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Two dead in California fire

The large-scale fire exploded to more than 207 square kilometers in just two days. Now, in addition, another moment of concern is expected with thunderstorms, hot weather and winds meaning the fire risks spreading further.

Fuel beds are very dry and can catch fire with a flash of lightning. Thunderstorms bring gusty, choppy winds that can blow fires in any direction, said Adrian Freeman, a spokeswoman for the United States Forest Service.

The forest fire is the largest in the state so far this year. According to the Forest Service, up to 650 people are working to put out the fire.

On Sunday, two people were found dead in a burning car that was parked in the driveway of a house. Firefighters suspected that people failed to try to escape the fire.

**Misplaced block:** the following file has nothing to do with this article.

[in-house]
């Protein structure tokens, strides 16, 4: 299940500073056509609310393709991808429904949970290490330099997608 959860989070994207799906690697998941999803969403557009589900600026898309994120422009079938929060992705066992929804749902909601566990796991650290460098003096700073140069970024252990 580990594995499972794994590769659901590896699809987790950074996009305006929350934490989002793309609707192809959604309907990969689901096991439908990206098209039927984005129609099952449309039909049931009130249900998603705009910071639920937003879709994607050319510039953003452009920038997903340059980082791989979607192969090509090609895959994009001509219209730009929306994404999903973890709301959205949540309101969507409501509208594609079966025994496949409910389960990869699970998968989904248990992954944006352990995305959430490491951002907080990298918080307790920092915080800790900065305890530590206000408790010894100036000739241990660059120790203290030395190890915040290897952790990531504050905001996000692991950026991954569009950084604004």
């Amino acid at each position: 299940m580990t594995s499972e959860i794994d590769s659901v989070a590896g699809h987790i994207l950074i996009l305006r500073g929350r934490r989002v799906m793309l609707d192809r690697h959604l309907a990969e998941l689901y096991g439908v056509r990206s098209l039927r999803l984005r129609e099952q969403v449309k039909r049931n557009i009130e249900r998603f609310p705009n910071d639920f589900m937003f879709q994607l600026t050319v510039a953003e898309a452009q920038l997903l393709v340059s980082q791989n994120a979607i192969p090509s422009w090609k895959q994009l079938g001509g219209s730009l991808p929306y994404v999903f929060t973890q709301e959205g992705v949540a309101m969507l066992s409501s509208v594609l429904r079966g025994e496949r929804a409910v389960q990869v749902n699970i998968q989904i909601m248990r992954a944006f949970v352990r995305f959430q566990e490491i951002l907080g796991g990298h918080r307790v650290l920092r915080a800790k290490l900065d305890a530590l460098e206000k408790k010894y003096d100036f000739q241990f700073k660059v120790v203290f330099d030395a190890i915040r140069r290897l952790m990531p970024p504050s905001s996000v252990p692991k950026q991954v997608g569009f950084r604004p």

Thousands have been evacuated

Nearly 2,000 people have been ordered to evacuate in Yreka, a town northeast of the national park. Hundreds more may have to leave their homes.

Two more fires broke out in the area around the national park over the weekend, threatening hundreds of homes.

Yrica resident Larry Castle told the Sacramento Bee that he and his wife only took a few of their possessions and their three dogs to leave the area overnight. According to Castle, previous fires had taught them that the situation could quickly become “very, very dangerous.”

declared a state of emergency

The state’s governor, Gavin Newsom, declared a state of emergency over the weekend, which means firefighters from other states can be called in.

According to Newsom, the fire destroyed apartment buildings and threatened critical infrastructure.

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The McKinney fire broke out a few days after a large wildfire was contained near Yosemite National Park in the same state.

Large wildfires also broke out in Montana and Idaho.

Firefighters at the McKinney fire in Klamath National Park. Photo: Noah Berger/AP/TT